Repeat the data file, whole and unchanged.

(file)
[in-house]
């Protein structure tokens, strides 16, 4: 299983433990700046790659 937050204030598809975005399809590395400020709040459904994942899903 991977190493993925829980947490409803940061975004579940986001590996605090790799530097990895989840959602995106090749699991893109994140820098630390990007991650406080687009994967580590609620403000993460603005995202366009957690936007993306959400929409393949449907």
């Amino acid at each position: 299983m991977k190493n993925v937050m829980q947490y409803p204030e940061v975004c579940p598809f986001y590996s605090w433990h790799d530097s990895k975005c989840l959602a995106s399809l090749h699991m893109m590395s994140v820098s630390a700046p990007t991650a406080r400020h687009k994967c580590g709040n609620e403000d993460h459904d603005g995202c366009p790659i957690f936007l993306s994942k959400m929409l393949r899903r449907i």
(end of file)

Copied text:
[in-house]
């Protein structure tokens, strides 16, 4: 299983433990700046790659 937050204030598809975005399809590395400020709040459904994942899903 991977190493993925829980947490409803940061975004579940986001590996605090790799530097990895989840959602995106090749699991893109994140820098630390990007991650406080687009994967580590609620403000993460603005995202366009957690936007993306959400929409393949449907």
């Amino acid at each position: 299983m991977k190493n993925v937050m829980q947490y409803p204030e940061v975004c579940p598809f986001y590996s605090w433990h790799d530097s990895k975005c989840l959602a995106s399809l090749h699991m893109m590395s994140v820098s630390a700046p990007t991650a406080r400020h687009k994967c580590g709040n609620e403000d993460h459904d603005g995202c366009p790659i957690f936007l993306s994942k959400m929409l393949r899903r449907i």